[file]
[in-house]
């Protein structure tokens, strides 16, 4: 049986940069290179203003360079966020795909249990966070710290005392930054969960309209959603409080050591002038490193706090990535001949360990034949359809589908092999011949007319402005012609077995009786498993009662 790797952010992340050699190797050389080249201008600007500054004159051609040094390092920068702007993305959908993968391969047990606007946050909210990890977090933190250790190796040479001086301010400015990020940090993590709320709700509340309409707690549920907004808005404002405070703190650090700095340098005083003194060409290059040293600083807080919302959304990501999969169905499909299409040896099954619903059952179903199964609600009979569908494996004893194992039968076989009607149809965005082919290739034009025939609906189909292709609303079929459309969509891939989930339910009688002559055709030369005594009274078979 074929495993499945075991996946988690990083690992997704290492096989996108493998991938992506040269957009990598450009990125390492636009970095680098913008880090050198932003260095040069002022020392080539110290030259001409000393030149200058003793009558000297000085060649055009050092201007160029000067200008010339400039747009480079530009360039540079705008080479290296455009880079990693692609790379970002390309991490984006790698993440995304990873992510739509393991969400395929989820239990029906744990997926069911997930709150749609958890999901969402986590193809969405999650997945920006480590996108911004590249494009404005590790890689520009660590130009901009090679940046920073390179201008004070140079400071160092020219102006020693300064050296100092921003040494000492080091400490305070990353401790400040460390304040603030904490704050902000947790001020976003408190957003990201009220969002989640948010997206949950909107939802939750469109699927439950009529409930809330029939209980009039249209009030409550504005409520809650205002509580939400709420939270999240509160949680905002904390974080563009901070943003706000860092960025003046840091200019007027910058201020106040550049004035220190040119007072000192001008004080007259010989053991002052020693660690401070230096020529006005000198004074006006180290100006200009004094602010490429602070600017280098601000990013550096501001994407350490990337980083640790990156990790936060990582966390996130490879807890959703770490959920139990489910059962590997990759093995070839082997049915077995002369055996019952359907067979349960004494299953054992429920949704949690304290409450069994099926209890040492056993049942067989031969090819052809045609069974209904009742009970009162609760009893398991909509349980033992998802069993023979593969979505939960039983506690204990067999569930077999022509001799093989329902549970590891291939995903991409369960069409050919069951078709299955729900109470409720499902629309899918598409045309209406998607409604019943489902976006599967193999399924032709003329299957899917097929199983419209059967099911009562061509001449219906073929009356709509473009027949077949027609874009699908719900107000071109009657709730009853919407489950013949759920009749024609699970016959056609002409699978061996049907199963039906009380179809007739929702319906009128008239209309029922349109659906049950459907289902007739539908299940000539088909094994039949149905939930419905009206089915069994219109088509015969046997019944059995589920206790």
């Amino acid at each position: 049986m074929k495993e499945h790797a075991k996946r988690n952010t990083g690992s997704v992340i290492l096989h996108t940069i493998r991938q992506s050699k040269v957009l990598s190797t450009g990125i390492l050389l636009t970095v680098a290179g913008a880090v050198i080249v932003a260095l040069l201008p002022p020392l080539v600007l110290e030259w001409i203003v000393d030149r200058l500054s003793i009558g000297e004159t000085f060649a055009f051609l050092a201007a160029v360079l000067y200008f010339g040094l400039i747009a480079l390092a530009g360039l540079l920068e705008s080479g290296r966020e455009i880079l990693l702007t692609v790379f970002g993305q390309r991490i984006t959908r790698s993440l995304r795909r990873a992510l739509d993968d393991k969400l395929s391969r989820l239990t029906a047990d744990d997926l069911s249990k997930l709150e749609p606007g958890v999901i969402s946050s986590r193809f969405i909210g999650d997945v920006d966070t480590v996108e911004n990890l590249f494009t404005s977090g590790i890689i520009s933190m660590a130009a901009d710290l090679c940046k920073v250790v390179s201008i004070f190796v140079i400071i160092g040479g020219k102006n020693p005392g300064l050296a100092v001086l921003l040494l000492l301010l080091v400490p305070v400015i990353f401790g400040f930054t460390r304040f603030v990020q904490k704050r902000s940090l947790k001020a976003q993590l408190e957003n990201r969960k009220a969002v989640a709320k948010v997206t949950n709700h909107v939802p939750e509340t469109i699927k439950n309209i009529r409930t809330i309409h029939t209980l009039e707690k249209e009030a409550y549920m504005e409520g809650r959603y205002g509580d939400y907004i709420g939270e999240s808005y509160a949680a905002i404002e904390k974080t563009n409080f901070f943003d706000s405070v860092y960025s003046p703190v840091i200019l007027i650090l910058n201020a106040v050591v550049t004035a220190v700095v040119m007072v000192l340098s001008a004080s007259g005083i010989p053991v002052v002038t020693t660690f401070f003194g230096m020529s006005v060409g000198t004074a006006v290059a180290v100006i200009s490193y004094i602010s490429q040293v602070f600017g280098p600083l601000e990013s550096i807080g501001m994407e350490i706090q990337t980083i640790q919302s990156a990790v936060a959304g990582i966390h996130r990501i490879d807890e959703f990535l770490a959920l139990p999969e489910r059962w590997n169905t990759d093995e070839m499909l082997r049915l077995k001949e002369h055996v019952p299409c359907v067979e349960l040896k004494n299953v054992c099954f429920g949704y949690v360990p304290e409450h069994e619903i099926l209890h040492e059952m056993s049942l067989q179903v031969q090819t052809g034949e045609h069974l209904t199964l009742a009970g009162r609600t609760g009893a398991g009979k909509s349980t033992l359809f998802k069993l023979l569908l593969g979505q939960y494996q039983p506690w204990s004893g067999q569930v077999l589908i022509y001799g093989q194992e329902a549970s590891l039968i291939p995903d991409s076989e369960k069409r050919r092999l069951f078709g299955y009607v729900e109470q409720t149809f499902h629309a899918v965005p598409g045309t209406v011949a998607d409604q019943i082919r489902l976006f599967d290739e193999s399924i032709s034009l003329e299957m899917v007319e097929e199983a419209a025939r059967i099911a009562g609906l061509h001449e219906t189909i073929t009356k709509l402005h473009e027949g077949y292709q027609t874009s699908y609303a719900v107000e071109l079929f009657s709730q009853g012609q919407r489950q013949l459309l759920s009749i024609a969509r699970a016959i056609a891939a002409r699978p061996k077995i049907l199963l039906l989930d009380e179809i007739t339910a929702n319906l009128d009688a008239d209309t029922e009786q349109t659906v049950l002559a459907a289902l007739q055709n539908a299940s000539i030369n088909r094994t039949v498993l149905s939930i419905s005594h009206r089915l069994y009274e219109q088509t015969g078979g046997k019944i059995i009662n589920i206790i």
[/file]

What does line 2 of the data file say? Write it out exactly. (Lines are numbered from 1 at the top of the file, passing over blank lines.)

């Protein structure tokens, strides 16, 4: 049986940069290179203003360079966020795909249990966070710290005392930054969960309209959603409080050591002038490193706090990535001949360990034949359809589908092999011949007319402005012609077995009786498993009662 790797952010992340050699190797050389080249201008600007500054004159051609040094390092920068702007993305959908993968391969047990606007946050909210990890977090933190250790190796040479001086301010400015990020940090993590709320709700509340309409707690549920907004808005404002405070703190650090700095340098005083003194060409290059040293600083807080919302959304990501999969169905499909299409040896099954619903059952179903199964609600009979569908494996004893194992039968076989009607149809965005082919290739034009025939609906189909292709609303079929459309969509891939989930339910009688002559055709030369005594009274078979 074929495993499945075991996946988690990083690992997704290492096989996108493998991938992506040269957009990598450009990125390492636009970095680098913008880090050198932003260095040069002022020392080539110290030259001409000393030149200058003793009558000297000085060649055009050092201007160029000067200008010339400039747009480079530009360039540079705008080479290296455009880079990693692609790379970002390309991490984006790698993440995304990873992510739509393991969400395929989820239990029906744990997926069911997930709150749609958890999901969402986590193809969405999650997945920006480590996108911004590249494009404005590790890689520009660590130009901009090679940046920073390179201008004070140079400071160092020219102006020693300064050296100092921003040494000492080091400490305070990353401790400040460390304040603030904490704050902000947790001020976003408190957003990201009220969002989640948010997206949950909107939802939750469109699927439950009529409930809330029939209980009039249209009030409550504005409520809650205002509580939400709420939270999240509160949680905002904390974080563009901070943003706000860092960025003046840091200019007027910058201020106040550049004035220190040119007072000192001008004080007259010989053991002052020693660690401070230096020529006005000198004074006006180290100006200009004094602010490429602070600017280098601000990013550096501001994407350490990337980083640790990156990790936060990582966390996130490879807890959703770490959920139990489910059962590997990759093995070839082997049915077995002369055996019952359907067979349960004494299953054992429920949704949690304290409450069994099926209890040492056993049942067989031969090819052809045609069974209904009742009970009162609760009893398991909509349980033992998802069993023979593969979505939960039983506690204990067999569930077999022509001799093989329902549970590891291939995903991409369960069409050919069951078709299955729900109470409720499902629309899918598409045309209406998607409604019943489902976006599967193999399924032709003329299957899917097929199983419209059967099911009562061509001449219906073929009356709509473009027949077949027609874009699908719900107000071109009657709730009853919407489950013949759920009749024609699970016959056609002409699978061996049907199963039906009380179809007739929702319906009128008239209309029922349109659906049950459907289902007739539908299940000539088909094994039949149905939930419905009206089915069994219109088509015969046997019944059995589920206790």